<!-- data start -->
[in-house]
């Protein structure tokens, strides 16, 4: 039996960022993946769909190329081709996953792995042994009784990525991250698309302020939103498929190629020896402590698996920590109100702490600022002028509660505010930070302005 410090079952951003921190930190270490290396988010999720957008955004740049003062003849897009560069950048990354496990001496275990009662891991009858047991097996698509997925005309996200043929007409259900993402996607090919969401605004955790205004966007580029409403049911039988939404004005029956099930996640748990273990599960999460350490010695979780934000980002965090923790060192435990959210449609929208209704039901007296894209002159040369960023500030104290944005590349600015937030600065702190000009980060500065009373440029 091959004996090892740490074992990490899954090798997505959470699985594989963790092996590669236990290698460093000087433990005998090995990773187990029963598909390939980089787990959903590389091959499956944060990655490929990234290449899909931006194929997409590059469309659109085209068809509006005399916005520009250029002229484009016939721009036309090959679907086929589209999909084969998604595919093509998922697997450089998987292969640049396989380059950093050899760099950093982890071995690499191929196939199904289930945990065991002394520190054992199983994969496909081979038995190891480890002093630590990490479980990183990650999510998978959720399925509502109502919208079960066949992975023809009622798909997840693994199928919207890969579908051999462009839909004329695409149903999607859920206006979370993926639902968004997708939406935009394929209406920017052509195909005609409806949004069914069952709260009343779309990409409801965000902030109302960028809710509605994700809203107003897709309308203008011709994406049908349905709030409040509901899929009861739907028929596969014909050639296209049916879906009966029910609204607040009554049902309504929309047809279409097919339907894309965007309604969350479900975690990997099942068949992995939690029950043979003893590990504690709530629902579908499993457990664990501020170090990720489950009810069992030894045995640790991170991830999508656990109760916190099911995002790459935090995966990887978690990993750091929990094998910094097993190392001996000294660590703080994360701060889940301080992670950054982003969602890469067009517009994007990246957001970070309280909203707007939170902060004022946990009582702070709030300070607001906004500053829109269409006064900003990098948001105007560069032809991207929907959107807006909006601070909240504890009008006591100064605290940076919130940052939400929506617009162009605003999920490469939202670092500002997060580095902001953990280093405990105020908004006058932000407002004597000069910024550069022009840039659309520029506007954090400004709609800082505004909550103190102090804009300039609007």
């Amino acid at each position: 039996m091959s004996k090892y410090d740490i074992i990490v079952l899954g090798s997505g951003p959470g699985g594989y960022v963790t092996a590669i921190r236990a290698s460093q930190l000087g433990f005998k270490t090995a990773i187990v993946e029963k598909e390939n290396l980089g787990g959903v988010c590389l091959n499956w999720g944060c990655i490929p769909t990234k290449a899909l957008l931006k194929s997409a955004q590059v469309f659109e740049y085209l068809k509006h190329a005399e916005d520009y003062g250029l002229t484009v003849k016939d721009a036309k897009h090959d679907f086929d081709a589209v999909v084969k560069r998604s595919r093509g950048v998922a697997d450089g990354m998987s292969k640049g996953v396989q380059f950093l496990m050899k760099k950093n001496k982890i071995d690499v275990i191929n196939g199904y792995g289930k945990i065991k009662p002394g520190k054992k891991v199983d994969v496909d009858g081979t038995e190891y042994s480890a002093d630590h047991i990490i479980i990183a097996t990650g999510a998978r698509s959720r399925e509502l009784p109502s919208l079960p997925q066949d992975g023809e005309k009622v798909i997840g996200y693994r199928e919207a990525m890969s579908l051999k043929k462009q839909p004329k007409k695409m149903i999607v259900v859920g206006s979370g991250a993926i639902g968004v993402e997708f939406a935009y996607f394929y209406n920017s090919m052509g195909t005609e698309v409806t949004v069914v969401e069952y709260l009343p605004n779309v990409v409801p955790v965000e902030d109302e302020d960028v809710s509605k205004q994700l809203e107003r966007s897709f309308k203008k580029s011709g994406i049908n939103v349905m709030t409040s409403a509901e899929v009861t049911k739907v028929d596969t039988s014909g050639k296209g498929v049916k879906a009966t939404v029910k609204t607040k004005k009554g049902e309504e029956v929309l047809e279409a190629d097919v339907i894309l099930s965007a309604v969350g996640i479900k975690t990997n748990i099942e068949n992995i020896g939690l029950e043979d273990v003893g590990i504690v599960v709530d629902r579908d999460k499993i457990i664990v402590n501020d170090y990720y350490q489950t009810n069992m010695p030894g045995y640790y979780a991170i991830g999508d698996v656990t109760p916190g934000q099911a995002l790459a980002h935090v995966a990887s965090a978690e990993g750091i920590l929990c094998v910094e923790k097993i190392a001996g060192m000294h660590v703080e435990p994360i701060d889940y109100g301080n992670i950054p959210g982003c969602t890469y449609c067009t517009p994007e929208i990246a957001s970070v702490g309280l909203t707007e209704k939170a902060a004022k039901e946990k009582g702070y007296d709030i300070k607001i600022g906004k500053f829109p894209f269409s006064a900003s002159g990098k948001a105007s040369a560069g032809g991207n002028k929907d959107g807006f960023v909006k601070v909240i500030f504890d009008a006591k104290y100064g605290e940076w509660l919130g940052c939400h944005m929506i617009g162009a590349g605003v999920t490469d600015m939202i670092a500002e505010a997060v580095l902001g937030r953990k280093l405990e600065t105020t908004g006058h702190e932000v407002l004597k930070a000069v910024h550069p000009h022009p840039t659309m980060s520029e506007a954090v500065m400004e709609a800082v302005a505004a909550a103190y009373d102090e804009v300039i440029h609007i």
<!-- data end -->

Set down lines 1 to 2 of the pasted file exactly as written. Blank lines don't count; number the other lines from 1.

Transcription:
[in-house]
């Protein structure tokens, strides 16, 4: 039996960022993946769909190329081709996953792995042994009784990525991250698309302020939103498929190629020896402590698996920590109100702490600022002028509660505010930070302005 410090079952951003921190930190270490290396988010999720957008955004740049003062003849897009560069950048990354496990001496275990009662891991009858047991097996698509997925005309996200043929007409259900993402996607090919969401605004955790205004966007580029409403049911039988939404004005029956099930996640748990273990599960999460350490010695979780934000980002965090923790060192435990959210449609929208209704039901007296894209002159040369960023500030104290944005590349600015937030600065702190000009980060500065009373440029 091959004996090892740490074992990490899954090798997505959470699985594989963790092996590669236990290698460093000087433990005998090995990773187990029963598909390939980089787990959903590389091959499956944060990655490929990234290449899909931006194929997409590059469309659109085209068809509006005399916005520009250029002229484009016939721009036309090959679907086929589209999909084969998604595919093509998922697997450089998987292969640049396989380059950093050899760099950093982890071995690499191929196939199904289930945990065991002394520190054992199983994969496909081979038995190891480890002093630590990490479980990183990650999510998978959720399925509502109502919208079960066949992975023809009622798909997840693994199928919207890969579908051999462009839909004329695409149903999607859920206006979370993926639902968004997708939406935009394929209406920017052509195909005609409806949004069914069952709260009343779309990409409801965000902030109302960028809710509605994700809203107003897709309308203008011709994406049908349905709030409040509901899929009861739907028929596969014909050639296209049916879906009966029910609204607040009554049902309504929309047809279409097919339907894309965007309604969350479900975690990997099942068949992995939690029950043979003893590990504690709530629902579908499993457990664990501020170090990720489950009810069992030894045995640790991170991830999508656990109760916190099911995002790459935090995966990887978690990993750091929990094998910094097993190392001996000294660590703080994360701060889940301080992670950054982003969602890469067009517009994007990246957001970070309280909203707007939170902060004022946990009582702070709030300070607001906004500053829109269409006064900003990098948001105007560069032809991207929907959107807006909006601070909240504890009008006591100064605290940076919130940052939400929506617009162009605003999920490469939202670092500002997060580095902001953990280093405990105020908004006058932000407002004597000069910024550069022009840039659309520029506007954090400004709609800082505004909550103190102090804009300039609007």